Opening the show was Thudermother who also hails from the Seattle, Washington area. I knew nothing about the band, and it was very interesting to see their 45-minute set. You can classify them as a mixture of basic rock and hippie rock. The singer Molly Sides’ voice reminded me of Grace Slick. In fact, it was funny that halfway through the set the band did a cover of Jefferson Airplane’s “Somebody to Love.” She also had a black and white checkered suit which immediately brough visions of a 70’s Freddie Mercury. Between Sims working every inch of the stage and the flash and playing of guitarist Whitney Petty, made for a visual spectacular. Their 45-minute set included songs like “Whatever,” “The Road is Ours” and “Thunderpussy.” The band sounded tight and were very fun to see.
One of the biggest bands of the 1990’s and leading what was termed “grunge rock” were Alice in Chains. What many call the heart and soul of the band is guitarist and vocalist Jerry Cantrell. When the band temporarily were on hiatus due to many factors, mostly including the death of vocalist Layne Staley, Cantrell decided to do some solo work. Cantrell put out 3 solo albums within a 4-year time period (1998-2002). Fast forward and it was 19 years since Jerry Cantrell has released new solo material. With his new 2021 record “Brighten” in tow, it was just a meter of time that Cantrell could fit a tour in. The tour was originally delayed a year due to covid and some summer 2022 dates with his band Alice in Chains. Accompanying Cantrell on his solo jaunt were Michael Rozon on pedal steel, George Adrian on bass, Tyler Bates on rhythm guitar, Lola Collette on keyboards, and on lead vocals former Dillinger Escape Plan vocalist Greg Puciato.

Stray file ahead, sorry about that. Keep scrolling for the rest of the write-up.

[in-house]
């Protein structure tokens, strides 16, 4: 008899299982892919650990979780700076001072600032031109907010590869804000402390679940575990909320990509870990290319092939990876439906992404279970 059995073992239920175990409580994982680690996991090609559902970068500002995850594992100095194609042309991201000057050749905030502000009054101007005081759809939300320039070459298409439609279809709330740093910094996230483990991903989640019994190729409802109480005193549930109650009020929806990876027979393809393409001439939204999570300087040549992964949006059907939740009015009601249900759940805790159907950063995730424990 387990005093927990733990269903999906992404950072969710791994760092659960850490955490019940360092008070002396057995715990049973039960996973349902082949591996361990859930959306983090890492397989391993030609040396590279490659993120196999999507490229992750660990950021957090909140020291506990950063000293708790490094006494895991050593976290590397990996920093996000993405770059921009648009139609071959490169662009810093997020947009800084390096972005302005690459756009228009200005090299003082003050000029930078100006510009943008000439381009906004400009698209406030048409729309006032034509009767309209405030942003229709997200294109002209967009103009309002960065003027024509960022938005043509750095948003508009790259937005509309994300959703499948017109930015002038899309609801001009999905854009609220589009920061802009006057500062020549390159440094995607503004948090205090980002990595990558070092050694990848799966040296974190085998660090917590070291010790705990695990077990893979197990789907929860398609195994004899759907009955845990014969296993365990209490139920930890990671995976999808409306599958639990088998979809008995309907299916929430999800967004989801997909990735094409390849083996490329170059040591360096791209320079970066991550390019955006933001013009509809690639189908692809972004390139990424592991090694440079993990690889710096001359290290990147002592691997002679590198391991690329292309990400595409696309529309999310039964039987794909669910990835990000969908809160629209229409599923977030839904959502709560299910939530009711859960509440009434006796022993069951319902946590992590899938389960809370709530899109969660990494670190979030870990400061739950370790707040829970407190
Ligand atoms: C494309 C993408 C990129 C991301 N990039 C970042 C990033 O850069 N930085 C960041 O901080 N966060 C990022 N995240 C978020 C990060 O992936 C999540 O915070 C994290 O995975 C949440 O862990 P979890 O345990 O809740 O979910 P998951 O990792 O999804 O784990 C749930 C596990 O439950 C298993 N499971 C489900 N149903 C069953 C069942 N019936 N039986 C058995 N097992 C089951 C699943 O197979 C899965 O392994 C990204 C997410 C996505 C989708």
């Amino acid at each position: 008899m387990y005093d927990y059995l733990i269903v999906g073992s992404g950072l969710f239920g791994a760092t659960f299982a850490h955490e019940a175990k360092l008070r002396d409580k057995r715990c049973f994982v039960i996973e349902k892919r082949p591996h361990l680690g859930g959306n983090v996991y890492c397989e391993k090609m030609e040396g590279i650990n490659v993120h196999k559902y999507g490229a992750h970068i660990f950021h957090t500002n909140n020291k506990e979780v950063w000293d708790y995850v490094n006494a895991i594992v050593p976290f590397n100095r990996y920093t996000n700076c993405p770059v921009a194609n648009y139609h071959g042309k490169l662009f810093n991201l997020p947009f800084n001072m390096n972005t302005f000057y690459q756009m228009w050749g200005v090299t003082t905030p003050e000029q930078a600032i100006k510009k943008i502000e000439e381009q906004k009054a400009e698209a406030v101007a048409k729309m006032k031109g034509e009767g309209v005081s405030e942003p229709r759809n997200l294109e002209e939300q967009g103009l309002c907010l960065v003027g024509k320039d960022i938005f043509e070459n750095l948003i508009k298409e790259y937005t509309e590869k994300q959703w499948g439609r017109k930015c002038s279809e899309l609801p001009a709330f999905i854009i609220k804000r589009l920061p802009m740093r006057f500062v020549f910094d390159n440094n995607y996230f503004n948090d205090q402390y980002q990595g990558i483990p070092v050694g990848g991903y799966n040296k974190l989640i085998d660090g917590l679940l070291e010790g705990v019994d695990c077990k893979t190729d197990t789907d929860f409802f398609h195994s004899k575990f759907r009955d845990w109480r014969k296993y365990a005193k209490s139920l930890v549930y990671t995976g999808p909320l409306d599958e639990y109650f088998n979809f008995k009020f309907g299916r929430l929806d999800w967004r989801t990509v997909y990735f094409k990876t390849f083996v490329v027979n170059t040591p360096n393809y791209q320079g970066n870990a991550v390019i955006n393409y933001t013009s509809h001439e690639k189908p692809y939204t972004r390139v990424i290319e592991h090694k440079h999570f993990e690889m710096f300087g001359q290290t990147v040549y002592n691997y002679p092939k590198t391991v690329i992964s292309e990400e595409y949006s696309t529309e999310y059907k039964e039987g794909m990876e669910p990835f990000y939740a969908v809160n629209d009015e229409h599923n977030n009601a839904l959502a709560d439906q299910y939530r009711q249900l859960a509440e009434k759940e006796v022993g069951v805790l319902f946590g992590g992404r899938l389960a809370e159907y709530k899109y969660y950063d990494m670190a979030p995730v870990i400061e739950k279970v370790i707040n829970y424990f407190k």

The band took the stage promptly at 9:15pm and dove into the first track off ‘Brighten’ titled “Atone.” What should be noted at the very start was the intensity that Puciato brought to each and every song. Many are probably asking themselves, could he be up to the task to deliver the songs Staley help make rock standards? A favorable yes would ring true as Puciato took songs “Them Bones,” “Sea of Sorrow” and “Would?” and handled them fantastically well. Even though solo tracks like “Psychotic Break” and “Cut You In” were fan favorites, Cantrell did a great job incorporating solo material and Alice in Chains material throughout the entire night. There was never any lull whatsoever. They slowed things down for “Sire Song” and brought out a true B side when they opened up the encore with the Alice in Chains instrumental “Whale & Wasp.” This was a different setlist than previous nights on the tour as they also added one of my personal favorite Alice in Chains songs in “Check my Brain.” Cantrell’s masterful guitar playing was prevalent the entire night as he handled all leads and Bates joined him at the front of the stage on occasion as they played off each other.
The day before was Cantrell’s 57th birthday. The crowd sang Happy Birthday to him and at other points Cantrell took a few moments to stop and endure the adulation that the crowd gave him at various points during the show. It was well deserved for sure. I need to mention that and if for whatever reason that if current Alice and Chains front man William Duvall gets sidelined, Puciato is a more than adequate replacement. What a terrific show and even though its March, it could be one of the best shows Buffalo will see this year!
Them Bones (Alice in Chains song)
We Die Young (Alice in Chains song)
Cut You In
Check My Brain (Alice in Chains song)
No Excuses (Alice in Chains song)
Had to Know
A Job to Do
Man in the Box (Alice in Chains song)
Would? (Alice in Chains song)
Whale & Wasp (Alice in Chains song)
Sea of Sorrow (Alice in Chains song)
Rooster (Alice in Chains song)
Goodbye (Elton John cover)
We would like to thank Animaan Pathak from Jerry’s Management Team for the credentials to review the show.